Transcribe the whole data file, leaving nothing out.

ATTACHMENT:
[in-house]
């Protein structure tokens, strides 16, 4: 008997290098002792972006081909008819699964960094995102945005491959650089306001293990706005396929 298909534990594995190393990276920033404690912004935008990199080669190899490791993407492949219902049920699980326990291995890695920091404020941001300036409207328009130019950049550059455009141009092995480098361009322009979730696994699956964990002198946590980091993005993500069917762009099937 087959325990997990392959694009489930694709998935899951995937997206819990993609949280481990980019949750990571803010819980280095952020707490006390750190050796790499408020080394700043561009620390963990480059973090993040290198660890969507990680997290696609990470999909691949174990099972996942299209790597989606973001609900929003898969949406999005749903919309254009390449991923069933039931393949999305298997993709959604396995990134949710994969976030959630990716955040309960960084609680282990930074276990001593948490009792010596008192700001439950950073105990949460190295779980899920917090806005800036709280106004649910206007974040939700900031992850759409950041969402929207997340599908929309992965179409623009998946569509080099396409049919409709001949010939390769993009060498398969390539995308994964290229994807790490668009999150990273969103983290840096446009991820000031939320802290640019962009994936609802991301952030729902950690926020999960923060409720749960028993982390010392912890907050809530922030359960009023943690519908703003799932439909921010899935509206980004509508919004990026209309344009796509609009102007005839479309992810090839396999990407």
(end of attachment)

[in-house]
């Protein structure tokens, strides 16, 4: 008997290098002792972006081909008819699964960094995102945005491959650089306001293990706005396929 298909534990594995190393990276920033404690912004935008990199080669190899490791993407492949219902049920699980326990291995890695920091404020941001300036409207328009130019950049550059455009141009092995480098361009322009979730696994699956964990002198946590980091993005993500069917762009099937 087959325990997990392959694009489930694709998935899951995937997206819990993609949280481990980019949750990571803010819980280095952020707490006390750190050796790499408020080394700043561009620390963990480059973090993040290198660890969507990680997290696609990470999909691949174990099972996942299209790597989606973001609900929003898969949406999005749903919309254009390449991923069933039931393949999305298997993709959604396995990134949710994969976030959630990716955040309960960084609680282990930074276990001593948490009792010596008192700001439950950073105990949460190295779980899920917090806005800036709280106004649910206007974040939700900031992850759409950041969402929207997340599908929309992965179409623009998946569509080099396409049919409709001949010939390769993009060498398969390539995308994964290229994807790490668009999150990273969103983290840096446009991820000031939320802290640019962009994936609802991301952030729902950690926020999960923060409720749960028993982390010392912890907050809530922030359960009023943690519908703003799932439909921010899935509206980004509508919004990026209309344009796509609009102007005839479309992810090839396999990407």